A burgeoning trust deficit

Spearhead Analysis – 03.06.2015

By Abdulla Wasti
Research Analyst, Spearhead Research

Pak-Afghan-RelationshipsIn the aftermath of the recent visit of Prime Minister Nawaz Sharif, Gen Raheel Sharif and the DG ISI to Kabul, it was revealed that the ISI and NDS signed a landmark intelligence-sharing deal. Though the details of the agreement haven’t been disclosed, many are optimistic that the deal will send an unambiguous message to the militants that attacks in the two countries will no longer be condoned. More importantly, taking into consideration the deep level of mistrust that has existed between the two agencies, the deal is a welcome indication of a shared determination to repair a frayed relationship. However, the backlash in response to the signing of the agreement, especially on the Afghan side of the border, has put the Pak-Afghan cooperation to fight terrorism into question.

Ex-President Hamid Karzai called for the scrapping of the agreement stating that it hurt Afghanistan’s national security interests. More interestingly, the lawmakers have asked the parliamentary panel on international relations to summon the NDS top leadership to brief the MP’s on the recently signed accord. Amarullah Saleh, who was the head of the agency between 2004-2010, said in an interview that the pact is tantamount to betrayal of the sacrifices rendered by Afghan security forces. Judging from the hostile reception the agreement has received, it is evident that President Ghani is striving to strike a delicate balance between promoting reconciliation and sustaining public support.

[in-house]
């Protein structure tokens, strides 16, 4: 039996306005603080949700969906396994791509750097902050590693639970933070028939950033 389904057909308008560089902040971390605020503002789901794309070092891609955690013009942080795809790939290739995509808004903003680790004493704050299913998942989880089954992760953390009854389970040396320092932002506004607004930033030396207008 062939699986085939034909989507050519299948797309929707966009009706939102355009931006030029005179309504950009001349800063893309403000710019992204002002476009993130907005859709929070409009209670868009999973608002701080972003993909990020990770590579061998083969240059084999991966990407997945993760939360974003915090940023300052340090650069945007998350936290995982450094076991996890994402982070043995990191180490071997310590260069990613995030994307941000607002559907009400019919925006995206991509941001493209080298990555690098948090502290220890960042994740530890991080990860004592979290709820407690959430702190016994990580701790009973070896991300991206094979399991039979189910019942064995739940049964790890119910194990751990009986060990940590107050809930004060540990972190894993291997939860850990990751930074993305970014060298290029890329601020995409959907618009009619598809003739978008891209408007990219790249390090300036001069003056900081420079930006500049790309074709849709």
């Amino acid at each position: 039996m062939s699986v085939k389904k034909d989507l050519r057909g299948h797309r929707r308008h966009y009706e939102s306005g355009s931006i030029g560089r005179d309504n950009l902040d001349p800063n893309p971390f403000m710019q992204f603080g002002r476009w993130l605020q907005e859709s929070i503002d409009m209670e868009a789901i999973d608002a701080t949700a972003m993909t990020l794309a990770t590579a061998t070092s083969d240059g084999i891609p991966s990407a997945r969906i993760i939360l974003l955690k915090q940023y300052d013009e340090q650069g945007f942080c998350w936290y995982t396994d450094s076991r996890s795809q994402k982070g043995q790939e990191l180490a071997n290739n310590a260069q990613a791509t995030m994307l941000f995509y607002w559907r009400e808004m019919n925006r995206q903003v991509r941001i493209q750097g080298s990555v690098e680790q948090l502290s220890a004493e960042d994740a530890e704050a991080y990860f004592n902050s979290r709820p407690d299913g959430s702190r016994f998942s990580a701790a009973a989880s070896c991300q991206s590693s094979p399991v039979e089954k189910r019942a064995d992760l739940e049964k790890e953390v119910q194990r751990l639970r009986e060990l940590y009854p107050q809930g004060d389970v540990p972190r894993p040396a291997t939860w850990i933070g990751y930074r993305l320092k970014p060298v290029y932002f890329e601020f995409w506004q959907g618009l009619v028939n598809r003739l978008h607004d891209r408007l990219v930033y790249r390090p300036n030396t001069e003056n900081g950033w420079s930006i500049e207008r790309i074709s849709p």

The nature of the reaction also points to the fact that there is still deep seated suspicion in Afghanistan with regards to the motives of the Pakistani intelligence and state. However, not all of it is unfounded. Former President General Pervez Musharraf’s recent spree of damaging interviews continues as in February 2015, he admitted that his government and the ISI were behind the suicide attacks in Afghanistan in which thousands of innocent civilians lost their lives. He added, “In President Karzai’s times, yes, indeed, he was damaging Pakistan and, therefore, we were working against his interests.” In light of such statements, it comes as no surprise that the interview was taken seriously by the Afghan national army, the intelligence institutions, parliament and civil society. Taking into account that Pakistan has made a concerted effort over the past year to assure Afghanistan that it has discarded its strategic depth policy, such disparaging statements by a former president and army general are only going to further arouse the suspicions of the Afghan government. Not one to let go of an opportunity to exploit the situation in India’s favor while casting doubts over Pakistan’s intentions, Indian National Security Advisor Ajit Doval, also jumped on the bandwagon as he stated that the only reason Pakistan signed this agreement was to ensure that Afghanistan does not allow its territory to be used for any security related work by India.